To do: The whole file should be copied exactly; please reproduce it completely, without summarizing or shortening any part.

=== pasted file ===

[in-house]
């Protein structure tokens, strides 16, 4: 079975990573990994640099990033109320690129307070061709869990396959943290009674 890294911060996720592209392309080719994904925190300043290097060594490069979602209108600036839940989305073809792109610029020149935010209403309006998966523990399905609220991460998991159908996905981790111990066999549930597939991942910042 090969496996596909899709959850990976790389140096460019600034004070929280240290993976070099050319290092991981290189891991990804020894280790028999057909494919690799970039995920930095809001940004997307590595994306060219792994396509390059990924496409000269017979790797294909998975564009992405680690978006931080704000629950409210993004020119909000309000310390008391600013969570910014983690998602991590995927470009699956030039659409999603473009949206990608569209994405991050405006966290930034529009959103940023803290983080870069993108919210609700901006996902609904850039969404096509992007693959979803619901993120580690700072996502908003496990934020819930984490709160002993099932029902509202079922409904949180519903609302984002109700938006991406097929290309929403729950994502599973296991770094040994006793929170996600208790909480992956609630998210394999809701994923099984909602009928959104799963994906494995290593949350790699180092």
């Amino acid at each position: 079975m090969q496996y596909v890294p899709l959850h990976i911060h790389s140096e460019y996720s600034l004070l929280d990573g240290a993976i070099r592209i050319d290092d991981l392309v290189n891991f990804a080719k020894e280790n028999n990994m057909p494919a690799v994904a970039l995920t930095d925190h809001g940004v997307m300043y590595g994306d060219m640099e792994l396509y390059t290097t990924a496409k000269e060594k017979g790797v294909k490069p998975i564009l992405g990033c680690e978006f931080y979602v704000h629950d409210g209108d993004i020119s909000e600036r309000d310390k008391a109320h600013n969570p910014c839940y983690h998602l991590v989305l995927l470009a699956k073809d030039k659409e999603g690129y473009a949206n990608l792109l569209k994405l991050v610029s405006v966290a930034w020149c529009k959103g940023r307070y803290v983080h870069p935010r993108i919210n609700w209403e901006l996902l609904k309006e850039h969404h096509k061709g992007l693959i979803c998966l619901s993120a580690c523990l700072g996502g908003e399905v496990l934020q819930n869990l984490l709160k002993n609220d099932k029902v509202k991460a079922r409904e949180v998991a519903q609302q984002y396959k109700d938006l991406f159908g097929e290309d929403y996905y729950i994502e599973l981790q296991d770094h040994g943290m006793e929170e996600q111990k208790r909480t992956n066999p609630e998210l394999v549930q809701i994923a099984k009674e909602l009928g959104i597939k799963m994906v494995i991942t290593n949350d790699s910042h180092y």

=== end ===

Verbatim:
[in-house]
């Protein structure tokens, strides 16, 4: 079975990573990994640099990033109320690129307070061709869990396959943290009674 890294911060996720592209392309080719994904925190300043290097060594490069979602209108600036839940989305073809792109610029020149935010209403309006998966523990399905609220991460998991159908996905981790111990066999549930597939991942910042 090969496996596909899709959850990976790389140096460019600034004070929280240290993976070099050319290092991981290189891991990804020894280790028999057909494919690799970039995920930095809001940004997307590595994306060219792994396509390059990924496409000269017979790797294909998975564009992405680690978006931080704000629950409210993004020119909000309000310390008391600013969570910014983690998602991590995927470009699956030039659409999603473009949206990608569209994405991050405006966290930034529009959103940023803290983080870069993108919210609700901006996902609904850039969404096509992007693959979803619901993120580690700072996502908003496990934020819930984490709160002993099932029902509202079922409904949180519903609302984002109700938006991406097929290309929403729950994502599973296991770094040994006793929170996600208790909480992956609630998210394999809701994923099984909602009928959104799963994906494995290593949350790699180092």
């Amino acid at each position: 079975m090969q496996y596909v890294p899709l959850h990976i911060h790389s140096e460019y996720s600034l004070l929280d990573g240290a993976i070099r592209i050319d290092d991981l392309v290189n891991f990804a080719k020894e280790n028999n990994m057909p494919a690799v994904a970039l995920t930095d925190h809001g940004v997307m300043y590595g994306d060219m640099e792994l396509y390059t290097t990924a496409k000269e060594k017979g790797v294909k490069p998975i564009l992405g990033c680690e978006f931080y979602v704000h629950d409210g209108d993004i020119s909000e600036r309000d310390k008391a109320h600013n969570p910014c839940y983690h998602l991590v989305l995927l470009a699956k073809d030039k659409e999603g690129y473009a949206n990608l792109l569209k994405l991050v610029s405006v966290a930034w020149c529009k959103g940023r307070y803290v983080h870069p935010r993108i919210n609700w209403e901006l996902l609904k309006e850039h969404h096509k061709g992007l693959i979803c998966l619901s993120a580690c523990l700072g996502g908003e399905v496990l934020q819930n869990l984490l709160k002993n609220d099932k029902v509202k991460a079922r409904e949180v998991a519903q609302q984002y396959k109700d938006l991406f159908g097929e290309d929403y996905y729950i994502e599973l981790q296991d770094h040994g943290m006793e929170e996600q111990k208790r909480t992956n066999p609630e998210l394999v549930q809701i994923a099984k009674e909602l009928g959104i597939k799963m994906v494995i991942t290593n949350d790699s910042h180092y």